20% time is CRITICAL but try it on a Monday

Most people are bummed on Sunday night, knowing their "playtime" is over.

Photo of David Harrington
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Photo of Michael Schurr

Hi David, How are you? I think you are onto a great idea here and the comments below have really started to frame it out in more detail. We would love for you to share it in the ideate phase.

A couple of questions that might help frame out this idea:
What’s this idea about?
Why is this an idea that creates a culture of innovation?
How would you pitch this to other teachers in your school? Your principal?
How’d you get this idea off the ground?

Please don't hesitate to reach out if you have any questions or want to talk the idea out in more detail!

Photo of Gavin Cosgrave

David,
I recently read an article about 20% time for education, and it was so eye opening. We often ask kids what they want (for christmas, birthday, etc.) but we rarely ask them what they want to learn, much less give them space to explore those interests.
Here's the article:
https://medium.com/bright/at-my-best-i-teach-for-the-present-23a070753430

Photo of Dan Ryder

I'm curious to see where a conversation around best days of the week for personal passions lie.

I usually tell my students we only do work on Tuesdays. Mondays are . . Monday. Wednesday is Hump Day. Thursday is only a day until Friday. Friday is .. FRIDAY.

So Tuesday is the only week day where anything can happen, naturally.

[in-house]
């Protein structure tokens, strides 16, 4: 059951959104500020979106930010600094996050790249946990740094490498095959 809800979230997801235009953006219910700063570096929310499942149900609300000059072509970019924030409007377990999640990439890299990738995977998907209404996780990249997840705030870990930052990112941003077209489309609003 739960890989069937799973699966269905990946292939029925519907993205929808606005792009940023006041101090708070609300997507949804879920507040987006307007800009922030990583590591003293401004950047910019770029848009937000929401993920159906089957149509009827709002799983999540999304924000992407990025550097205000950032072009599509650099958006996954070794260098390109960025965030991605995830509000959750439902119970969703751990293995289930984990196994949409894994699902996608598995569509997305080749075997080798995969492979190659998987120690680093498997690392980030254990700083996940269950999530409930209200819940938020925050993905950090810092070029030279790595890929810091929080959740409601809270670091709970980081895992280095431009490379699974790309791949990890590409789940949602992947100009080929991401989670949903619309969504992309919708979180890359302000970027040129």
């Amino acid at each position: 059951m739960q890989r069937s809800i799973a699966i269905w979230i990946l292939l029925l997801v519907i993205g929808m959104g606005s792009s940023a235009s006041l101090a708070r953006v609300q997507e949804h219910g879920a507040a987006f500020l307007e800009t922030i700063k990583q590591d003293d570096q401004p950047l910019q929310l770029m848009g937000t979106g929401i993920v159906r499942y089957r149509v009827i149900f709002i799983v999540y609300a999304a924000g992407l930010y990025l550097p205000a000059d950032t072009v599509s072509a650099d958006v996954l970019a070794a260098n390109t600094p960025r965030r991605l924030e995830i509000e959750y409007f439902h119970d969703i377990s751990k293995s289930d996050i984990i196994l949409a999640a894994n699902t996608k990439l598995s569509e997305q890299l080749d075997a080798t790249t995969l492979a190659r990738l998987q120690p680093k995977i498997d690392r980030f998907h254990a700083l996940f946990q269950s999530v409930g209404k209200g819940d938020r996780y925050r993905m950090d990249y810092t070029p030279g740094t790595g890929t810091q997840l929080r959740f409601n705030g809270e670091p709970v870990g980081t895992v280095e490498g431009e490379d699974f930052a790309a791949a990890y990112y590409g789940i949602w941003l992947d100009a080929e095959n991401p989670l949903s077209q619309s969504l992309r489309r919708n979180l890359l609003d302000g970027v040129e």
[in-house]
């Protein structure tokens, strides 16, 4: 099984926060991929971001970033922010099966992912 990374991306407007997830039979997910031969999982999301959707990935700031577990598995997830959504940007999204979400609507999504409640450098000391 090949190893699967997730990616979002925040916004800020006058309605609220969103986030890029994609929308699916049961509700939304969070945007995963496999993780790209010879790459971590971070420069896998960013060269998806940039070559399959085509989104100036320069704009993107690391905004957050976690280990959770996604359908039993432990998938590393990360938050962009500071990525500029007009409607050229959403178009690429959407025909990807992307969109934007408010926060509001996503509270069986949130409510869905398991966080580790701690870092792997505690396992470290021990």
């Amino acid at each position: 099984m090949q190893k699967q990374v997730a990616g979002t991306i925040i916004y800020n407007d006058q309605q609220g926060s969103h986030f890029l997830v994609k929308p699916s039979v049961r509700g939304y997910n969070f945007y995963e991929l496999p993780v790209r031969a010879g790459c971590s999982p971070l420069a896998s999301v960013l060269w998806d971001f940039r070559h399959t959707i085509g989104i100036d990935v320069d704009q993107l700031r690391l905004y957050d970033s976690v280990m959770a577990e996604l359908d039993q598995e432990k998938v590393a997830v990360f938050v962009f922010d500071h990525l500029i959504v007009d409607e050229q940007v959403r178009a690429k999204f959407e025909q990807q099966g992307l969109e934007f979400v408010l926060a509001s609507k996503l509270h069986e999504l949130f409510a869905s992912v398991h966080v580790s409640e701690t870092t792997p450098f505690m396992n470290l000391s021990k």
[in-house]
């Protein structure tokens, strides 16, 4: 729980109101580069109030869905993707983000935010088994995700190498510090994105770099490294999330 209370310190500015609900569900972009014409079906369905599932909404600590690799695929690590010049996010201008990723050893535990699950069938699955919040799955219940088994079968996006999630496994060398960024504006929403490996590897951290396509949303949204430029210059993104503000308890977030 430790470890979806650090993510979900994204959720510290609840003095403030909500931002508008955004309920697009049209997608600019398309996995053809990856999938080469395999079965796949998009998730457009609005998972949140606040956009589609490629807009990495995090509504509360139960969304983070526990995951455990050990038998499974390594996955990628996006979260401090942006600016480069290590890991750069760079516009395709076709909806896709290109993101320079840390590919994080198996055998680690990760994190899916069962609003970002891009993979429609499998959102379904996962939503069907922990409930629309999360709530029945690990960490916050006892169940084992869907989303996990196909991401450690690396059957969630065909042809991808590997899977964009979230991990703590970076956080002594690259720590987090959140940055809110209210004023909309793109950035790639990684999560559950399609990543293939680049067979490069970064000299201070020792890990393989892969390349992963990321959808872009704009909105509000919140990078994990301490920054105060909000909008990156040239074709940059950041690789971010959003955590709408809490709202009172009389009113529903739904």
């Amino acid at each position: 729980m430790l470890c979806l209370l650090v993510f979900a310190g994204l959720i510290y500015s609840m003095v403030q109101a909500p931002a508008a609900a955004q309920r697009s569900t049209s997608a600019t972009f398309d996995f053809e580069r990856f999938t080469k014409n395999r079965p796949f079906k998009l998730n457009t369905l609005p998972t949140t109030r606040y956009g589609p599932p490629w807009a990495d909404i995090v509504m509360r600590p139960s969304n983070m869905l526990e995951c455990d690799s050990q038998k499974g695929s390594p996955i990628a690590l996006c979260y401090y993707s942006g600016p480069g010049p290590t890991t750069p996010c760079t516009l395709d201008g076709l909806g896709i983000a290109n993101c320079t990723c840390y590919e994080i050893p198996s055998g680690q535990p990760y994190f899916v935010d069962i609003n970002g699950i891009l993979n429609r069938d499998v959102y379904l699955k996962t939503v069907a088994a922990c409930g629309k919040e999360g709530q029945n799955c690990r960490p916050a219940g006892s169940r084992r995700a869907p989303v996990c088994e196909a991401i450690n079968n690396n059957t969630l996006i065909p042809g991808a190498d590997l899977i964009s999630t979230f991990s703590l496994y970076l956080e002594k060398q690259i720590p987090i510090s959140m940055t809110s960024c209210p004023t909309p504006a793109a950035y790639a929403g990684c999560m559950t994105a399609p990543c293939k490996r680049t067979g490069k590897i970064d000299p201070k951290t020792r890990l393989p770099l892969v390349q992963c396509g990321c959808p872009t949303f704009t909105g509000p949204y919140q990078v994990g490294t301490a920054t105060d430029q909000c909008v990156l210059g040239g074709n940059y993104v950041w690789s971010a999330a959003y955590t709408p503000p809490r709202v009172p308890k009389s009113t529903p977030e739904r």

Photo of David Harrington

How about if we could remove the "Monday-ness" from Monday? I would argue that one of the reasons Monday is Monday is because it is not Saturday or Sunday......So if we could make Monday more like Saturday or Sunday, by integrating something more fun and free-flowing (like a 20% day), then we have just went from 20% productivity to 40% productivity (which is not great but still a 100% improvement).

Photo of Dan Ryder

I like that thinking a tremendous amount; I wonder what sort of shifts we'd need to make in our weekly planning to accommodate for 20% Mondays? Or perhaps that's part of the trouble -- what if we didn't think of it as accommodating and making room, but rather just a natural part of our learning routines?

Photo of David Harrington

I am totally following you. Here is my 2 cents. I would make 20% formalized on Mondays so the kids and teachers know, "Wow, tonight is Sunday night but tomorrow is Monday, which is just as fun as the weekends." Ok, with that said, I would like Design Thinking moved into ever classroom in a NON-formal way. Basically, the first day of class, the teacher will review the DT Principles and then correlate them to their class. For instance, if it was a Language Arts class, the prototyping would be in the form of a rough draft of a paper (just a quick example).

Photo of Dan Ryder

What you are talking about in ELA? That's just where I've moved -- though I would say it is "formal' as I actively teach my students the design process & now refer to "designing a piece" instead of "writing an assignment." And that's my hope for more and more content area folks -- to see that principles of design thinking that play well with their content and adopt that empathy-fueled, prototype-oriented problem solving to the pedagogy.

Photo of Brett Brownell

Thanks for sharing David. I'd love to hear more about the book and the 20% time concept. And why you mention Monday. Do you think that's the hardest day to try it or maybe the best so that Sundays are less of a "bummer"?

Photo of David Harrington

Definitely the latter.